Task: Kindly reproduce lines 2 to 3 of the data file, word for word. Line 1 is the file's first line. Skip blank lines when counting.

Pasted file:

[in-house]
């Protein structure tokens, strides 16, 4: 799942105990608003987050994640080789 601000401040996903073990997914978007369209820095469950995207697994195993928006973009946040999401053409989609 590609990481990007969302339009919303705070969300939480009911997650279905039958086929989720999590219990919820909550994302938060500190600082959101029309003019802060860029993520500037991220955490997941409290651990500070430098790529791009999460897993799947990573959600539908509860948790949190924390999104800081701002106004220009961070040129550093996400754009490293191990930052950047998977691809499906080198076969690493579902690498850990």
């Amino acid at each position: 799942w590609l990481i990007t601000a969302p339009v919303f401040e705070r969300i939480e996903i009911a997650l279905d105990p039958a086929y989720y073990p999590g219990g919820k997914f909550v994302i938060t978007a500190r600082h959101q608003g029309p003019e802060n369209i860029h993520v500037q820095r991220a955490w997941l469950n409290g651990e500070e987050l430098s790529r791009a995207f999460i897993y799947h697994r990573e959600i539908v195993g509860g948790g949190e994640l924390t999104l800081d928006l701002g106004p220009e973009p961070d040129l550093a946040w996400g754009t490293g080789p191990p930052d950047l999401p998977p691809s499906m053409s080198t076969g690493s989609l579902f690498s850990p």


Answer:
């Protein structure tokens, strides 16, 4: 799942105990608003987050994640080789 601000401040996903073990997914978007369209820095469950995207697994195993928006973009946040999401053409989609 590609990481990007969302339009919303705070969300939480009911997650279905039958086929989720999590219990919820909550994302938060500190600082959101029309003019802060860029993520500037991220955490997941409290651990500070430098790529791009999460897993799947990573959600539908509860948790949190924390999104800081701002106004220009961070040129550093996400754009490293191990930052950047998977691809499906080198076969690493579902690498850990």
């Amino acid at each position: 799942w590609l990481i990007t601000a969302p339009v919303f401040e705070r969300i939480e996903i009911a997650l279905d105990p039958a086929y989720y073990p999590g219990g919820k997914f909550v994302i938060t978007a500190r600082h959101q608003g029309p003019e802060n369209i860029h993520v500037q820095r991220a955490w997941l469950n409290g651990e500070e987050l430098s790529r791009a995207f999460i897993y799947h697994r990573e959600i539908v195993g509860g948790g949190e994640l924390t999104l800081d928006l701002g106004p220009e973009p961070d040129l550093a946040w996400g754009t490293g080789p191990p930052d950047l999401p998977p691809s499906m053409s080198t076969g690493s989609l579902f690498s850990p």